[Sca-cooks] Salty carrots-from Isabella
dragon at crimson-dragon.com
Mon Mar 31 11:44:11 PDT 2008
Daniel & Elizabeth Phelps did speak thusly:
>Speaking of polychrome veggies, I've seen white eggplants ( don't know if
>they're period), across the pond they call the purple ones aubergines, which
>is also the name for that color, somewhat like oranges I think. Not sure
>which is the original.
There are a huge number of eggplant varieties ranging from tiny,
pea-sized green ones used in Thailand to the large purple "Italian"
type. There are green, white, light purple and dark purple varieties.
There are spherical ones, egg shaped ones and long, skinny ones like
the Chinese and Japanese varieties. At one of my local Asian markets
I have seen as many as a dozen different types in all sizes and
colors. And the Indian market often has the white ones that are about
the size and shape of a chicken egg.
>There is also a variety of limes called Key Limes,
>they look like a lemon but they are actually a very large yellow skinned
>lime that grows in South Florida and possibly the Caribbean.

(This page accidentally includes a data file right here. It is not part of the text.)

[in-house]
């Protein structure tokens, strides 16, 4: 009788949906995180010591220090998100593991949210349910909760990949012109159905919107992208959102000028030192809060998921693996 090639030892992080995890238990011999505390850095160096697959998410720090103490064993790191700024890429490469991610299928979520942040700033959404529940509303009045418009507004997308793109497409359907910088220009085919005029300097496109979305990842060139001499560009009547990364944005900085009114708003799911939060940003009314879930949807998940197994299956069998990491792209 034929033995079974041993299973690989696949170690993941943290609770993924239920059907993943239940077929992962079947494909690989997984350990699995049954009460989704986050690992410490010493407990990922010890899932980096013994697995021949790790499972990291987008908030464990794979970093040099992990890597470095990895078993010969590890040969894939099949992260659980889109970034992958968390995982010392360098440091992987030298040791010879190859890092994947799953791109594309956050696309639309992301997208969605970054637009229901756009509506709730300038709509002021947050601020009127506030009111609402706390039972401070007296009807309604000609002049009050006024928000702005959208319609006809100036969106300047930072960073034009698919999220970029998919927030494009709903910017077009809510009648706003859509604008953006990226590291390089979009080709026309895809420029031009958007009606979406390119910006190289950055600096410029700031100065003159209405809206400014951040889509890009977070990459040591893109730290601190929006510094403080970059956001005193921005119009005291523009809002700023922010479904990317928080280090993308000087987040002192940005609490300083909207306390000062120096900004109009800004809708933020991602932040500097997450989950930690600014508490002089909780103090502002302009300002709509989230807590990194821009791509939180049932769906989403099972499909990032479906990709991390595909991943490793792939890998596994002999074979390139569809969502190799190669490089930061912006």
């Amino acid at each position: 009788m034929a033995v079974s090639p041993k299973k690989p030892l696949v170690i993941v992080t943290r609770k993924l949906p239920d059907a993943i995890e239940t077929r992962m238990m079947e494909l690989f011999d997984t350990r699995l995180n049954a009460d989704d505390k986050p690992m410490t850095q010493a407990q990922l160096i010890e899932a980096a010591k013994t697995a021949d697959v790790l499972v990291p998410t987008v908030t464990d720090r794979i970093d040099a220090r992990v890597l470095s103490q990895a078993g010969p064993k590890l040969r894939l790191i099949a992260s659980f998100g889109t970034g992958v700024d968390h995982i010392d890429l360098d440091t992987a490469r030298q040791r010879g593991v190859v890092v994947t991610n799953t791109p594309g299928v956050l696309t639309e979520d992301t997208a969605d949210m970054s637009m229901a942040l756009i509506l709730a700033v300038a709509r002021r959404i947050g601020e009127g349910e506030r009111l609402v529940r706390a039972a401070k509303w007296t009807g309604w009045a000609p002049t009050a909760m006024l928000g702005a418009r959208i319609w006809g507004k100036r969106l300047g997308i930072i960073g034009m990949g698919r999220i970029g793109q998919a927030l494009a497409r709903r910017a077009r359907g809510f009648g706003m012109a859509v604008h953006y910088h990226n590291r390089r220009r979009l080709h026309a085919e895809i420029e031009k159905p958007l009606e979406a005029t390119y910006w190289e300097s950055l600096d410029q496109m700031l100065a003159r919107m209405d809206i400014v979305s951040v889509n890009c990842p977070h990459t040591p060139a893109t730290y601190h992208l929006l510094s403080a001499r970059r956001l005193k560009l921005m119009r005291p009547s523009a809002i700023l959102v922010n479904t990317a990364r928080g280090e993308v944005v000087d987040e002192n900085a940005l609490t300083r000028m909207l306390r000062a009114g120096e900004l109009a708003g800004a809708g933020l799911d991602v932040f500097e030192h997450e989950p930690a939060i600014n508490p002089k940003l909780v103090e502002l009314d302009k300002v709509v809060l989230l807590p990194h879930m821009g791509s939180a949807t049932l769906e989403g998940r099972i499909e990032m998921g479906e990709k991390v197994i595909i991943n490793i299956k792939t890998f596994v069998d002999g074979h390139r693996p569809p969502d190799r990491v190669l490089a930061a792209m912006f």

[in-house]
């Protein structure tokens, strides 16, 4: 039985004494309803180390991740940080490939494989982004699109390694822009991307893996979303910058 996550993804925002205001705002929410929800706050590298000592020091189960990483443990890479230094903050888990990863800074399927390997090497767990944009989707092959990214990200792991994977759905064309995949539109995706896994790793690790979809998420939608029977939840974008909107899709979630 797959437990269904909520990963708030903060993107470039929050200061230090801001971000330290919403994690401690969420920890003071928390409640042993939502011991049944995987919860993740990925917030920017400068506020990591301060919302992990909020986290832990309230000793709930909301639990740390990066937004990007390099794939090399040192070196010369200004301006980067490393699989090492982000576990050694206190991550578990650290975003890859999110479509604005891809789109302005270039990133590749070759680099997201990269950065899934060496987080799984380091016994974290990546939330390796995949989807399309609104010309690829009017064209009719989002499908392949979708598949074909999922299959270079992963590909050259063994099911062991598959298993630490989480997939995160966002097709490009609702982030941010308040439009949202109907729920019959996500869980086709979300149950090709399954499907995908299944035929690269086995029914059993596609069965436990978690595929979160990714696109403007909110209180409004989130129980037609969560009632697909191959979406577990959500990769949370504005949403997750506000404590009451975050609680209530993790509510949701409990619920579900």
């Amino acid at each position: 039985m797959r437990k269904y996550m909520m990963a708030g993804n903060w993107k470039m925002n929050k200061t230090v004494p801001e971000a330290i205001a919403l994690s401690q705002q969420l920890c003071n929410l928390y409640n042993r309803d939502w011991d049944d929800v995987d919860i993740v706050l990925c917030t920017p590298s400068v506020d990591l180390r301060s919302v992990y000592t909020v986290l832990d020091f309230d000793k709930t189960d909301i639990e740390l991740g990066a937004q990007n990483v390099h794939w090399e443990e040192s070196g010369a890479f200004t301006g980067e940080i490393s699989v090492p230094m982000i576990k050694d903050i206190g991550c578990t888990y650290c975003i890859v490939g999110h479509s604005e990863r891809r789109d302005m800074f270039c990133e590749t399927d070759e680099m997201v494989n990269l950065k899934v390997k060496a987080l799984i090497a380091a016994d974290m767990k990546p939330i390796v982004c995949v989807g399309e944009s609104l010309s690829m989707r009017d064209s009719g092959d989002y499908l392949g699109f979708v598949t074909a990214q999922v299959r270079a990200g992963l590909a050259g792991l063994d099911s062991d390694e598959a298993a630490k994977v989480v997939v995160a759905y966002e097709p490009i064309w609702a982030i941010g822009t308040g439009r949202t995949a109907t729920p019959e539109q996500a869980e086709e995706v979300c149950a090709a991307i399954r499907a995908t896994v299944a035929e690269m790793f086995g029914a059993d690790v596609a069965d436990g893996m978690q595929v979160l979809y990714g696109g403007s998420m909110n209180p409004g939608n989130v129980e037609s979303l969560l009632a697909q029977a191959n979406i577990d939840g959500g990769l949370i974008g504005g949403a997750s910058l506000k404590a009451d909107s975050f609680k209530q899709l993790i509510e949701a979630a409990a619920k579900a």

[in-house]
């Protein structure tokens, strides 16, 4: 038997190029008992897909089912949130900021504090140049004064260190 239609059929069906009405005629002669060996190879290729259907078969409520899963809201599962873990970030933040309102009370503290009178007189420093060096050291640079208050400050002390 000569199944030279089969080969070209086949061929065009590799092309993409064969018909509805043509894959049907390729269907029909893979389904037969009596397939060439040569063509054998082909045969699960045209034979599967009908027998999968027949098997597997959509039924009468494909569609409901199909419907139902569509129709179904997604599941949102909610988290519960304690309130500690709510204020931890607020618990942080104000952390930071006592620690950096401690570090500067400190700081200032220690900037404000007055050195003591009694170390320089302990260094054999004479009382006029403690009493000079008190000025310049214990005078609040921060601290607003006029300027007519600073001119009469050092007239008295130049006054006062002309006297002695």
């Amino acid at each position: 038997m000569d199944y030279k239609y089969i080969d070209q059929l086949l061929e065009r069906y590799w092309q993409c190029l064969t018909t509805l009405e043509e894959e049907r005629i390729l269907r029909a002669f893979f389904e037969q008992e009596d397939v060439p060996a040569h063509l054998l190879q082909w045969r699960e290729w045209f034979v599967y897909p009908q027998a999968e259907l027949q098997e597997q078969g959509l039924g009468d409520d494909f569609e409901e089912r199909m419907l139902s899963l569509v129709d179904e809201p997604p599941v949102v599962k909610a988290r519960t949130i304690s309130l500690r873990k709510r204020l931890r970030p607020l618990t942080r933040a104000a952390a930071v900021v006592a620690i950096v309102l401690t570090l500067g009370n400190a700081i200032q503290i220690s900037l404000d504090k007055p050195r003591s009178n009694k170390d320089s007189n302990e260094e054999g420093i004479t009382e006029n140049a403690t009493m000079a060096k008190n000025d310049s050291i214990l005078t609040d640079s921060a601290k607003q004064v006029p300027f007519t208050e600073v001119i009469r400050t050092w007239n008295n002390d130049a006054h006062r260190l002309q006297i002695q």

Just one of the many variations of citrus which includes all sorts of
things we normally do not get in the U.S. outside of gourmet or
ethnic markets. Examples being Yuzu and Buddha's Hand.
>I think there are purple potatoes too that grow in the Andes. But that's
>getting pretty far afield, probably.
I can buy purple potatoes in many of the local grocery stores here in
Southern California, they are not rare here.
Nor are purple sweet potatoes which originate in Polynesia all that
hard to find at my local Asian markets.
>Then we'd have to start talking about
>all the different colors of corn and beans and squash and apples, too!
There are many, many cultivars of all of these species. Makes for a
wonderful abundance of food. I think that some of the different
colors of flint corn produce very different flavors in the corn meal
they produce. Blur corn is very different from white corn or yellow or red.
>Not sure if this was the kind of stuff you were looking for, but it's
>interesting anyway. Key Lime pie is one of the most sublime desserts ever
>invented, says this South Florida beach girl!
Eh, I personally disagree. But that is a matter of taste and opinion.
>PS: do changing flavors count too? Oranges were originally sour, I believe.
>And blood oranges are just cool looking, but hard to find.
Hard to find where?
They are VERY seasonal, but in season, I can get them at nearly every
grocery store in my area. The season for them seems to be about March
through early June.
Venimus, Saltavimus, Bibimus (et naribus canium capti sumus)
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